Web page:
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Re: display-buffer-alist simplifications

From: Chong Yidong
Subject: Re: display-buffer-alist simplifications
Date: Sun, 24 Jul 2011 17:32:05 -0400
User-agent: Gnus/5.13 (Gnus v5.13) Emacs/24.0.50 (gnu/linux)

martin rudalics <address@hidden> writes:

>> This is not clean.  The specifiers interact with one another, and
>> their ordering affects the behavior of other specifiers.
> The ordering is important, yes.  But the ordering is fully controlled
> by the user.
> The semantics of `display-buffer-alist' are certainly cleaner than the
> semantics of Emacs 23 options.  With `display-buffer-alist' you only
> specify what _shall_ be done.  You don't care about what shall be
> avoided.  OTOH Emacs 23 options provide a mixture of what should be
> done and what should be avoided.

The topic at hand is whether `display-buffer-alist' should "merge" into
the display specifier supplied to `display-buffer'.  Let's put aside the
question of whether the Emacs 23 system is or is not complicated.

> Tell me what's missing in the form
> (setq
>  display-buffer-alist
>  '((((regexp . ".*"))
>     (reuse-window other nil 0)
>     (override . t)
>     (reuse-window same))))
> for a call like
> (display-buffer "*scratch*" 'same-window)

So, IIUC, this converts the same-window specifier

  ((reuse-window same nil nil))


  ((reuse-window other nil 0)
   (reuse-window same nil nil)
   (reuse-window same))

Right?  This form of "merging" can be eliminated by providing a
`display-buffer-fallback-alist', removing the need for (override . t)
and one source of unwanted interaction between specifiers.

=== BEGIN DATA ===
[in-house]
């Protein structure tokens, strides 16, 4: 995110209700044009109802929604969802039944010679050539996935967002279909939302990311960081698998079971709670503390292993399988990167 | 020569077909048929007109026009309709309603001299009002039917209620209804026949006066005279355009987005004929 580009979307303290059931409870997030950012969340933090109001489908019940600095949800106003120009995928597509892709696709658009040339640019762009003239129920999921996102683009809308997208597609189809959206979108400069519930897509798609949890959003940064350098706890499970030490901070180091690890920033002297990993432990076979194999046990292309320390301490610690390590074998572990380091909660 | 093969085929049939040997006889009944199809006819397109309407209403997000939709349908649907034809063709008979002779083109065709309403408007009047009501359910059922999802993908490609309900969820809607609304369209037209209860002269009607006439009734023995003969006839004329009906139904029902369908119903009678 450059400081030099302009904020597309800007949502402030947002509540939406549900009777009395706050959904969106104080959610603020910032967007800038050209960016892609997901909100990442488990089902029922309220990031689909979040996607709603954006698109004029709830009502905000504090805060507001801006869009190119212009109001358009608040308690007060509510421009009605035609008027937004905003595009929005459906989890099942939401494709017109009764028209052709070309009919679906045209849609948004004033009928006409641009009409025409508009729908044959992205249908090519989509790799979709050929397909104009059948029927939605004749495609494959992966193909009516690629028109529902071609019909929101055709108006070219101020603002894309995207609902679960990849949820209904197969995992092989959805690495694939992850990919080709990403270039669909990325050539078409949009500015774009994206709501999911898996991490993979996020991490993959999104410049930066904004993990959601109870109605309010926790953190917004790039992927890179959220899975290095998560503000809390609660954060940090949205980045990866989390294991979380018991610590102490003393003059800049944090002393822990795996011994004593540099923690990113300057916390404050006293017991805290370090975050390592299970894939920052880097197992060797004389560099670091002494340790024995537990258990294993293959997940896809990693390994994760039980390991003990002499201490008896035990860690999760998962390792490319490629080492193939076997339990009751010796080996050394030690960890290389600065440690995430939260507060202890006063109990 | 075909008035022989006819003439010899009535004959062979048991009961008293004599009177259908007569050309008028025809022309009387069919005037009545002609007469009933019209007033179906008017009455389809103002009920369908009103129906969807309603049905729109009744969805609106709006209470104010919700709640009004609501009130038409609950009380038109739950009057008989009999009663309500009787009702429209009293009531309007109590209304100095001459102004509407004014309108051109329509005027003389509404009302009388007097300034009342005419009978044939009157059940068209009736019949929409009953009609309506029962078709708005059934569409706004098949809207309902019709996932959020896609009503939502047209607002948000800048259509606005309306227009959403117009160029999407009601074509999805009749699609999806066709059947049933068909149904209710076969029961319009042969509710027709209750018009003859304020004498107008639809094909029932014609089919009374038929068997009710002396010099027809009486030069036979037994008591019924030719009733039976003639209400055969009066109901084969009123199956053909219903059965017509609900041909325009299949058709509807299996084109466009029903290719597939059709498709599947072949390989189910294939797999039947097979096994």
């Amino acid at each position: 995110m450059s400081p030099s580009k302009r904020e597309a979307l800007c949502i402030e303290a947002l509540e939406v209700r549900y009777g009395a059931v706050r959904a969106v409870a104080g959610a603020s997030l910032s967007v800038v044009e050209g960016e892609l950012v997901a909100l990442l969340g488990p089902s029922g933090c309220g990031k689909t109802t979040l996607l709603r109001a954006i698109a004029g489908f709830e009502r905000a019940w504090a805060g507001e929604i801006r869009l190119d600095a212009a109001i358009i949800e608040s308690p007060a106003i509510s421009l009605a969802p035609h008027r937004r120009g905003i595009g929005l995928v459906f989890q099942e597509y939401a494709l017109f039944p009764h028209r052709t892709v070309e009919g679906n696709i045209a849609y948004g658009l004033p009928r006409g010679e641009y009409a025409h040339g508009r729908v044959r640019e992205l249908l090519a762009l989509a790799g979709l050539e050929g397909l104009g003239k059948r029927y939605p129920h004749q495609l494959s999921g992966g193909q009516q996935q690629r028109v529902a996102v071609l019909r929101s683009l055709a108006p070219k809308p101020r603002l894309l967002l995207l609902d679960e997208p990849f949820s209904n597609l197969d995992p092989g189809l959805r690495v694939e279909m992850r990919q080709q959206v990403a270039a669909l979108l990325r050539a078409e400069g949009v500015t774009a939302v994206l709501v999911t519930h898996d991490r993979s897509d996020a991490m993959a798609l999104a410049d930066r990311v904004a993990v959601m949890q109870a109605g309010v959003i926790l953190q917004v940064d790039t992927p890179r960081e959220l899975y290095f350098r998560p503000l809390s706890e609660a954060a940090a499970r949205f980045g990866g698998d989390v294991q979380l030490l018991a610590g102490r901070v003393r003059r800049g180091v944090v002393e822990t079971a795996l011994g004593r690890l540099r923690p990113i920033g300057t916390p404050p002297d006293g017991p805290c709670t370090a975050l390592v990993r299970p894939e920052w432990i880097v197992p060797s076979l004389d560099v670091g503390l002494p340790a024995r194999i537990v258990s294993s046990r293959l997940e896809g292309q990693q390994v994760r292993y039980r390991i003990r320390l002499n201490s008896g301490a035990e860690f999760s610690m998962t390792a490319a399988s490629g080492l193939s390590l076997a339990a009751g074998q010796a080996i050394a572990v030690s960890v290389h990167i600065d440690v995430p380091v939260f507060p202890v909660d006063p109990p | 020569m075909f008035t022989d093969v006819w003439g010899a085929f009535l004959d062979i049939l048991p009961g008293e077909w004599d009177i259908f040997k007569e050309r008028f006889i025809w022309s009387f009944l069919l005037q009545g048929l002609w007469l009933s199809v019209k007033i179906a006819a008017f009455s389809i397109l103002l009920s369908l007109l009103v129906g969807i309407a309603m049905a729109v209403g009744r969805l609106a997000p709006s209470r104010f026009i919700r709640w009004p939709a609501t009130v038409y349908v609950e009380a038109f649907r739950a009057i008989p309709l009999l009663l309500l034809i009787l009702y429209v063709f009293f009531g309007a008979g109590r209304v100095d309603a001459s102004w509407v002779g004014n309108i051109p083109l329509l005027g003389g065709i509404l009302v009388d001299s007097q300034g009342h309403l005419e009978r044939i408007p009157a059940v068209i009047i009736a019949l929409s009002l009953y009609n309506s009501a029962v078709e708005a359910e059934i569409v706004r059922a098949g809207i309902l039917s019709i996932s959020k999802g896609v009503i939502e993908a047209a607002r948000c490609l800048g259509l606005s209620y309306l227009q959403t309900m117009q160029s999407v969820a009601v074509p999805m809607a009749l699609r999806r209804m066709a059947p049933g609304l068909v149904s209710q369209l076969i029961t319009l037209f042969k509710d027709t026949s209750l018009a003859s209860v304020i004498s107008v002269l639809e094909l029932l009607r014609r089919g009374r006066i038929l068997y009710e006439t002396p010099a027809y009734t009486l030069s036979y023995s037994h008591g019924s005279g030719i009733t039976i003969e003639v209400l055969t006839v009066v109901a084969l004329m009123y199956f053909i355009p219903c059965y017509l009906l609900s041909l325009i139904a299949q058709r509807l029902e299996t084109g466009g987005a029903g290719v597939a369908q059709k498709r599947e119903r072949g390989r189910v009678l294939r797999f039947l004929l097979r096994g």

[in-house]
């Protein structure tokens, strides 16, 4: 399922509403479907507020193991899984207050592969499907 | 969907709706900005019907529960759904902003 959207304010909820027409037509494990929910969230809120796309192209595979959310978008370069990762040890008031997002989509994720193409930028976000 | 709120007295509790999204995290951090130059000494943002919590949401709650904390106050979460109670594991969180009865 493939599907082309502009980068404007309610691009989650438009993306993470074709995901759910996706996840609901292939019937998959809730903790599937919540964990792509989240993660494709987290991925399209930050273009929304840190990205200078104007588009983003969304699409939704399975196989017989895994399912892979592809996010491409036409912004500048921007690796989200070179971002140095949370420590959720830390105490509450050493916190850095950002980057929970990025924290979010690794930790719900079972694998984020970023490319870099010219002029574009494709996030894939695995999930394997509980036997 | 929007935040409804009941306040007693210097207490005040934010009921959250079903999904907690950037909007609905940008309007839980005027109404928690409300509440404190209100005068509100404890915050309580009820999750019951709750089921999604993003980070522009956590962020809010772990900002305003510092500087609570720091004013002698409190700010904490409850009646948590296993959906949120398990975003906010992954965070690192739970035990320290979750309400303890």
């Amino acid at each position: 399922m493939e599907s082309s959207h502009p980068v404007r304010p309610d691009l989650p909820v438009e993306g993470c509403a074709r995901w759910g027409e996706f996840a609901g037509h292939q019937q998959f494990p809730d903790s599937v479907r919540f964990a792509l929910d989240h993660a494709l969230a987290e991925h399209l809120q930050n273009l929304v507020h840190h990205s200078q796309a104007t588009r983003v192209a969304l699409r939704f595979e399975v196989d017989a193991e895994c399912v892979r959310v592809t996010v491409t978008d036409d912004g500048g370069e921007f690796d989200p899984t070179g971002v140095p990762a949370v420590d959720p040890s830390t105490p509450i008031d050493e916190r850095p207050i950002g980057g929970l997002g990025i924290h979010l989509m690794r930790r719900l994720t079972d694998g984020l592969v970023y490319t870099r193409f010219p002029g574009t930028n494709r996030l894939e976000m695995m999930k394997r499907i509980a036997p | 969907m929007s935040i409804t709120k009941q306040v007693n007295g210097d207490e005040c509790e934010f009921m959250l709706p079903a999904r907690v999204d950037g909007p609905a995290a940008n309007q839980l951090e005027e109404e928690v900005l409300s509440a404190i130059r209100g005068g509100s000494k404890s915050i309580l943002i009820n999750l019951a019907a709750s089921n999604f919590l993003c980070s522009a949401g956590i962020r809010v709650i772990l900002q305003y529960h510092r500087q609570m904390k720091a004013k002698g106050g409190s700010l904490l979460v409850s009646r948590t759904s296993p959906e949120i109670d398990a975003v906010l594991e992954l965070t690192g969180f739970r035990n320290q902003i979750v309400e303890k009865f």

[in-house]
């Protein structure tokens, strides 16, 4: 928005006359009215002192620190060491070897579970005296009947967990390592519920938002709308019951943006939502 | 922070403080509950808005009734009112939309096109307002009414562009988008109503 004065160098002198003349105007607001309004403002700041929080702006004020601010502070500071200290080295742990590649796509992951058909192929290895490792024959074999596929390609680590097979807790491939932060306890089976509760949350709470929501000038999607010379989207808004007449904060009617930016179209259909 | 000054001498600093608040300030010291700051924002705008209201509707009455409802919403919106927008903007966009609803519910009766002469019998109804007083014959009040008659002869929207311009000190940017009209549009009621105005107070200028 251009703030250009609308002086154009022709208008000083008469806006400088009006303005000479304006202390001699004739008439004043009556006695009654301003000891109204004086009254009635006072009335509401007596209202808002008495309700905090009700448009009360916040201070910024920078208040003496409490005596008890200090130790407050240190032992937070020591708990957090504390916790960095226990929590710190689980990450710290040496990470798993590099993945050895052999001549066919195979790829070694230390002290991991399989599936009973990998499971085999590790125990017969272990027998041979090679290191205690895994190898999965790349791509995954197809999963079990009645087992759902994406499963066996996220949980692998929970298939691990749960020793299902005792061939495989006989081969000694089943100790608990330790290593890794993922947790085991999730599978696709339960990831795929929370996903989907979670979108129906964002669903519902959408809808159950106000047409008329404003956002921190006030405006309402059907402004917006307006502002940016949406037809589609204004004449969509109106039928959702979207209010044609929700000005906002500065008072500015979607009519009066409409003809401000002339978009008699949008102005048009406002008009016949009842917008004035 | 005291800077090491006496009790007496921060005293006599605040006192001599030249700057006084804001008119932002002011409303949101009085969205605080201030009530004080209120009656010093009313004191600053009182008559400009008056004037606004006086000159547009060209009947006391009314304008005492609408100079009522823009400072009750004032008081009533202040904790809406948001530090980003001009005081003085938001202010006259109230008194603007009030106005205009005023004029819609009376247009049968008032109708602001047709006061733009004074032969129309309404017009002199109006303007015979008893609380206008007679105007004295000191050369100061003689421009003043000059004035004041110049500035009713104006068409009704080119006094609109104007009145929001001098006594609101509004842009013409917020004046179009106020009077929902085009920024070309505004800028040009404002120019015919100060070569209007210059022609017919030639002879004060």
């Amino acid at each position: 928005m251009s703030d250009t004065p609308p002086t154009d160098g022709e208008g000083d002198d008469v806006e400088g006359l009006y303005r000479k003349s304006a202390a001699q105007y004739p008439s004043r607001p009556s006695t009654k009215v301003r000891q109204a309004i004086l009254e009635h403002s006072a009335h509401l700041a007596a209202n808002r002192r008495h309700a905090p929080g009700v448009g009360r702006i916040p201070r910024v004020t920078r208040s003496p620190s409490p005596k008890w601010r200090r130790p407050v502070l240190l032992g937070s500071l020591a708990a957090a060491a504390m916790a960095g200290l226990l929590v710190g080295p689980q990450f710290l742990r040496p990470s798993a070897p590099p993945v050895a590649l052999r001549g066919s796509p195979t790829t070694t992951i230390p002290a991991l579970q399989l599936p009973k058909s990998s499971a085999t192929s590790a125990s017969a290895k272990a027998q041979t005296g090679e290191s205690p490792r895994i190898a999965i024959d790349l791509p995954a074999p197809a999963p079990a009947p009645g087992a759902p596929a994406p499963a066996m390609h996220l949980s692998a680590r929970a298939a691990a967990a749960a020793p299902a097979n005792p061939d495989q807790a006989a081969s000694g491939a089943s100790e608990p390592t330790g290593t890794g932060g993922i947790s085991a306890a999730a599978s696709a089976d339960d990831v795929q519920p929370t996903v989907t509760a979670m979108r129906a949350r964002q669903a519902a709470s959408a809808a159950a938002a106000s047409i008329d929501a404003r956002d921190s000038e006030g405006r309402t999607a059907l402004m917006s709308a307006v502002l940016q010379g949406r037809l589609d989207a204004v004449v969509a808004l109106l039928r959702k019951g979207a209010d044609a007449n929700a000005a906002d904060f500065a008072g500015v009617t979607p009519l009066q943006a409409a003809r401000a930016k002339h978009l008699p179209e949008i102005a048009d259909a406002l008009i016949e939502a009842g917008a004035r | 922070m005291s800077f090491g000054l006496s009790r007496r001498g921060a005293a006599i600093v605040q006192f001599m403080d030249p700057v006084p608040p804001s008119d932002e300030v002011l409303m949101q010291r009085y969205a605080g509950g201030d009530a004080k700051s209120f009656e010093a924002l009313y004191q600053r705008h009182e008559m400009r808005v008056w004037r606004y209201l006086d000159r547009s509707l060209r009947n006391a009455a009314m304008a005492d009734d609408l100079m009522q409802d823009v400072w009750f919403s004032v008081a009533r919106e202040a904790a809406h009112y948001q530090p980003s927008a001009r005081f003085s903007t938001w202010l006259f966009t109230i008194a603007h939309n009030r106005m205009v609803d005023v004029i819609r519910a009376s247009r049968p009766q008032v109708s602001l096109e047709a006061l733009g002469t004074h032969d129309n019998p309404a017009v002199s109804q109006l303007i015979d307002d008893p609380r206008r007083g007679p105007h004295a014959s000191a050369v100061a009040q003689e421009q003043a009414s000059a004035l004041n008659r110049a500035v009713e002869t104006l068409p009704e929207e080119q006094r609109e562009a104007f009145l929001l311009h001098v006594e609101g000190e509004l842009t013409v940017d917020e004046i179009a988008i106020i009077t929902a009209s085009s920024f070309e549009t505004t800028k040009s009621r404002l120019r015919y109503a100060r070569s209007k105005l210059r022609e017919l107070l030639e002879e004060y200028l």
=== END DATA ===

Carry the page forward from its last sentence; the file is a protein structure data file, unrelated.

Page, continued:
Here is the basic point.  You're arguing for a buffer display specifier
syntax that consists of interacting elements, because this syntax allows
`display-buffer-alist' to "merge with" or "influence" the specifiers
supplied to `display-buffer'.  Having gone through these examples, I am
convinced that the cost of this design outweighs the benefits.

It is far more important to use a syntax that is easy to understand.
If I have a list of specifiers

  (A B C ...)

that should mean "try A; if that fails, try B; if that fails, try C".

And not a situation where certain B's are not things to try, but instead
are tags that modify how A behaves, or tags that say how to merge this
list with the argument to `display-buffer', etc.  This kind of
pseudo-programming language is not a good fit to the Emacs concept of
customizable options; the traditional way of providing customizable
programming logic is with hooks and abnormal hooks.

>>> Impossible.  The first consequence of this would be applications
>>> rebinding `display-buffer-alist' to nil around `display-buffer' calls.
>>> How would you implement `info-other-window' or `find-file-other-frame'
>>> when the user has a `display-buffer-alist' entry for *Info* or the file
>>> in question?
>> Isn't that what you introduced labels for?
> Labels should be used when the application proposes to do something
> special for a specific command or function but the user wants it to do
> something different.

The point is that `info-other-window' can call display-buffer as

  (display-buffer buf specifiers 'info-other-window)

so the user could override this with

  (setq display-buffer-alist
        '((info-other-window replacement-spec)))

This obviates the need to provide the specifier merging functionality,
without forcing Lisp code like `info-other-window' to bind
display-buffer-alist to nil.

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